Wednesday 29 April 2015

Midsummer a hoot even in French !

Background notes to solstice :  Saint Eligius (d. CE 659) is said to have warned early French Christians against "dancing, leaping or diabolical chants" on the summer solstice. Pagans built huge bonfires on Midsummer Night to drive away the evil spirits thought to roam freely about the fringes of the night when darkness took hold during its inexorable march toward winter. Shakespeare considered the Midsummer Night magical, as his play with its multiple revelries and goblins and faeries attests. And just a short while before The Bard's time one John Mirk of Shropshire noted ruefully : "At first, men and women came to church with candles and other lights and prayed all night long. In the process of time, however, men left such devotion and used songs and dances and fell into lechery and gluttony turning the good, holy devotion into sin." The veil between good and evil is never so gossamer as on this particular night, he suggests.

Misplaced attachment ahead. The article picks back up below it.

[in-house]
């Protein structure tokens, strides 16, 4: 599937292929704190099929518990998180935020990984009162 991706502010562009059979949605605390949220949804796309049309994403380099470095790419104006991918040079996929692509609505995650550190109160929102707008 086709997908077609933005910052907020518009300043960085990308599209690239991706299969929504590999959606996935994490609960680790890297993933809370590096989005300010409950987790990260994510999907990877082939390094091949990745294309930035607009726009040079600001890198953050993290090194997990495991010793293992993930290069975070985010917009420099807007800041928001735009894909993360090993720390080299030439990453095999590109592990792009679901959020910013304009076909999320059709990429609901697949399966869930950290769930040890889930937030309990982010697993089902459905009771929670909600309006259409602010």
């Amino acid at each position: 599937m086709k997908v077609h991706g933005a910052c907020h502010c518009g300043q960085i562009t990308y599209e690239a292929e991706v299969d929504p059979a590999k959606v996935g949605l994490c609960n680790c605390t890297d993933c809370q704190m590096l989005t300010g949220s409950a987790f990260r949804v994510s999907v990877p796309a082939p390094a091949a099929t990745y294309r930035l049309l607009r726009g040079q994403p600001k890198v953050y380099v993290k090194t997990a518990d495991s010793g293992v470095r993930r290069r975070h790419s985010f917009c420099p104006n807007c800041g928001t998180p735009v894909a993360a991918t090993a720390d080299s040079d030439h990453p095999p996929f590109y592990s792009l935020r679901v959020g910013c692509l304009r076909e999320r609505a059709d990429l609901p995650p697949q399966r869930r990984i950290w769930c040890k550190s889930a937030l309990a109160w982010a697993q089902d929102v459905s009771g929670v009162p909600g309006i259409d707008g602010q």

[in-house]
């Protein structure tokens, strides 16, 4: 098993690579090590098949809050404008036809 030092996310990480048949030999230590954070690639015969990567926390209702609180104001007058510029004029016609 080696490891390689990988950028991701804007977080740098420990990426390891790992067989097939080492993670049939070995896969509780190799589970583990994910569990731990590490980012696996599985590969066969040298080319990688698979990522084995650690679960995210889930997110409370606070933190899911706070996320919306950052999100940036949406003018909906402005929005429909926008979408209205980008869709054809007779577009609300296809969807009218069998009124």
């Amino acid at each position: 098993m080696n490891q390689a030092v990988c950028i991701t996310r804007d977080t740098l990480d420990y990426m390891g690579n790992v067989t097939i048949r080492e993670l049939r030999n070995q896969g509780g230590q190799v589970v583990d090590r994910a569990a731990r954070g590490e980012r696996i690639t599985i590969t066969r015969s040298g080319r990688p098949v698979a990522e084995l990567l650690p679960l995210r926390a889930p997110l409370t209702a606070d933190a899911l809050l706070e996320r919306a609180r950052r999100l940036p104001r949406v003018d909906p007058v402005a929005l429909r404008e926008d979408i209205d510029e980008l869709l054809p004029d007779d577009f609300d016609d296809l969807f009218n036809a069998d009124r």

A script & plot quicky : Clearly playwright David Greig had the morose Mr. Mirk's mischievous merrymakers in mind when he scripted the show he named Midsummer (A Play With Songs). What else could he have been thinking when in an Edinburgh wine bar he paired a hard-drinking adulteress divorce lawyer named Helena with an ex-wannabe rocker and once-upon-a-time high school year book editor who's now a petty bumbling crook named Bob. Both of these "likely candidates" are in their mid-30's, and they join fast and furious for a lost Midsummer Night week-end once Helena's married boyfriend stands her up. Wysiwyg : drunken revelry, a lengthy toss in the hay with a talking Elmo as witness, lots of vomit in a maid-of-honour dress, a bit of Japanese rope bondage, plus $15,000 stuffed into a tattered plastic shopping bag from the sale of a stolen pink Mazda convertible with Big Tiny Tam Callaghan in hot pursuit of Bob to get the dough before knocking him off. (Bob has other way-more-fun ideas how to spread Tam's criminal profits around Edinburgh.) If this isn't zany enough, what say we think about a life together after it all....

Oh. And a musical, too, you say. Well, not so much. More like a schmoozicle, a refreshing lollipop of a summer script even when performed in French by theatre L'Seizieme to this reviewer who knows not one word of French beyond bon jour. The music is incidental, lit. & fig. As the play's title suggests, more a play with songs that hi-lite the stage activity and dialogue.